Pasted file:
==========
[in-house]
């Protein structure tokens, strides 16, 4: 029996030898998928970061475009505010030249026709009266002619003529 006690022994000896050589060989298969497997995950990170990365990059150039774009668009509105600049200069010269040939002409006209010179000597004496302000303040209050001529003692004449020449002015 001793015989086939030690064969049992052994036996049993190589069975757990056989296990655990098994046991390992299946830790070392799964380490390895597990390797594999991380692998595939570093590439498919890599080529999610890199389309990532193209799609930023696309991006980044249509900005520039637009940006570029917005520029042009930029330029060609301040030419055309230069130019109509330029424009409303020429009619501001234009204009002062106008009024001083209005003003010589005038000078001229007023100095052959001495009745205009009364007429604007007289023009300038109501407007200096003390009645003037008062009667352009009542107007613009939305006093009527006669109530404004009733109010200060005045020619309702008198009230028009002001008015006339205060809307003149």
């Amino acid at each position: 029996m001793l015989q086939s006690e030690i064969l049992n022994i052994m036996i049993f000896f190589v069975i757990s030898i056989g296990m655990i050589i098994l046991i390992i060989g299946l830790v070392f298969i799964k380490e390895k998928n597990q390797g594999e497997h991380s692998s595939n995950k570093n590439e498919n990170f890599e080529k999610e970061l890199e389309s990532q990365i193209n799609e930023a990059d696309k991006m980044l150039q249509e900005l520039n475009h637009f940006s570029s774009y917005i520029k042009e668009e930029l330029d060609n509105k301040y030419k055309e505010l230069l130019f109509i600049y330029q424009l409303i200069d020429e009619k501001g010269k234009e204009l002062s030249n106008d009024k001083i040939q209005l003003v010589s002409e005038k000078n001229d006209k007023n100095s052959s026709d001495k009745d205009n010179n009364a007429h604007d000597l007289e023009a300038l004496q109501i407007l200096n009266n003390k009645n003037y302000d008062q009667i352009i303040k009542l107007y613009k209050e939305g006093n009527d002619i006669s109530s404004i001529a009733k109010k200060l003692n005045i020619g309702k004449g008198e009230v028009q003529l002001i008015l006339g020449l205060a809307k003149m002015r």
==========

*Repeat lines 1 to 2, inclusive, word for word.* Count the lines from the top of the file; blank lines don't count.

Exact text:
[in-house]
């Protein structure tokens, strides 16, 4: 029996030898998928970061475009505010030249026709009266002619003529 006690022994000896050589060989298969497997995950990170990365990059150039774009668009509105600049200069010269040939002409006209010179000597004496302000303040209050001529003692004449020449002015 001793015989086939030690064969049992052994036996049993190589069975757990056989296990655990098994046991390992299946830790070392799964380490390895597990390797594999991380692998595939570093590439498919890599080529999610890199389309990532193209799609930023696309991006980044249509900005520039637009940006570029917005520029042009930029330029060609301040030419055309230069130019109509330029424009409303020429009619501001234009204009002062106008009024001083209005003003010589005038000078001229007023100095052959001495009745205009009364007429604007007289023009300038109501407007200096003390009645003037008062009667352009009542107007613009939305006093009527006669109530404004009733109010200060005045020619309702008198009230028009002001008015006339205060809307003149």